Portrait of Eli Ferran, City Attorney candidate. (Courtesy of Eli for Oakland)

Elias Ferran, widely known as Eli Ferran, is running for City Attorney against incumbent Barbara Parker, who’s been in office since 2011. The City Attorney advises the City on legal matters, is in charge of overseeing public records requests, defends the City if it is sued, and can also bring affirmative actions for the people of Oakland by suing corporations or people on their behalf. Parker is in the process of one of these cases by suing Wells Fargo for predatory and racially discriminatory lending practices against Black and Latinx Oaklanders.

So far there has been little reporting on Ferran in the mainstream press. While a brief article recently appeared in The Oakland Post, and local independent journalist Jaime Omar Yassin has tweeted about him, the Oakland voting public is largely unaware of him and his past. Here are two things we know and one thing we don’t know that could be noteworthy to voters, especially those concerned with policing, potential conflicts of interest, and tenant issues.

We know he used to be a prosecutor who exclusively enforced minor crimes in East Oakland

Ferran used to work in the City Attorney’s Office. According to a page on the City of Oakland website that has been deleted since Gerran stopped working for the City Attorney’s Office in June, his tenure started “in 2008 as a member of the Office’s former Special Prosecution Team.” The page goes on to say that “as a special prosecutor, he was responsible for handling prosecution of misdemeanor quality of life crimes in East Oakland.”

Quality of life crimes include vagrancy, disturbing the peace, public intoxication and other low level offenses. According to the textbook Criminal Law published by The University of Minnesota, “these offenses tend to target the poor and downtrodden.” Enforcement of these offenses form the backbone of broken windows policing and stop and frisk.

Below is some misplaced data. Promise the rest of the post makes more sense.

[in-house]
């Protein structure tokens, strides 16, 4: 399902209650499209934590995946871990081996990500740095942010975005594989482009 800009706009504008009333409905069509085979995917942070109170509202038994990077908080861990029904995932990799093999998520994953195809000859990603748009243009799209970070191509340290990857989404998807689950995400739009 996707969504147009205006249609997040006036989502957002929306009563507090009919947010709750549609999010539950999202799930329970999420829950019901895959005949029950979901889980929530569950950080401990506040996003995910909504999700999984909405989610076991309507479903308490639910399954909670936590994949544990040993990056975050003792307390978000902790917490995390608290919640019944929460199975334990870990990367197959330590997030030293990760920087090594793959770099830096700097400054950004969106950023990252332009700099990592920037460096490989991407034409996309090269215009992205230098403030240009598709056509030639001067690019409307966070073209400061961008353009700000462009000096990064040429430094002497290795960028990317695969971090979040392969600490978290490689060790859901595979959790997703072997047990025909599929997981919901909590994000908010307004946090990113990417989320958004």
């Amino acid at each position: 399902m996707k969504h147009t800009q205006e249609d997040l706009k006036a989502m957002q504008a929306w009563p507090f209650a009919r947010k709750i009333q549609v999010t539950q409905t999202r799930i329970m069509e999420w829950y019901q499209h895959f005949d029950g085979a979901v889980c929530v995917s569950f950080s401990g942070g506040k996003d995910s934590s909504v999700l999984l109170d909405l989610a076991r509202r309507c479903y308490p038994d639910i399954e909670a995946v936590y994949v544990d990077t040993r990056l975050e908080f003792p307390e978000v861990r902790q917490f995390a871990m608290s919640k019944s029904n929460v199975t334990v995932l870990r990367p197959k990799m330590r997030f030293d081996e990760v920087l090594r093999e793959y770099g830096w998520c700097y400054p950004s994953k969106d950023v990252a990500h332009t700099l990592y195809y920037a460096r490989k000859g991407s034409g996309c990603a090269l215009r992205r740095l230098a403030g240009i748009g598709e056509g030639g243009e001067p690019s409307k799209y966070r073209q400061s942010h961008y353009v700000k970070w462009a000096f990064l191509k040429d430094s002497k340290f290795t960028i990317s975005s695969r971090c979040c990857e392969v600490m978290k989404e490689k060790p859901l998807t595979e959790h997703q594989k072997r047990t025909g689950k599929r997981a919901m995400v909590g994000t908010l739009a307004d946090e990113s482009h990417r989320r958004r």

In a recent debate hosted by East Bay Young Democrats, Ferran introduced himself by boasting of “doing a little bit of everything” in his tenure at the City Attorney’s office, then mentioned starting out by “dealing with quality of life crimes.” Later in the debate, when moderator Zac Goldstein asked Ferran if he believed Oakland “should decriminalize and seek non-policing based solutions for broken window offenses,” Ferran responded by saying “I do believe in decriminalizing these things,” and praised San Francisco’s methods. “They deal with these quality of life crimes a little differently,” Ferran said, then explained a hypothetical situation where a person arrested for drunk in public would have to go to ten AA meetings. But he made no reference to how he, in the past, dealt with the quality of life crimes he would prosecute. While Ferran claims on his website that he plans to “investigate police misconduct,” he started his career by collaborating with police to enforce low level crimes.

We know his wife is a Senior Policy Advisor for an Oakland Council Member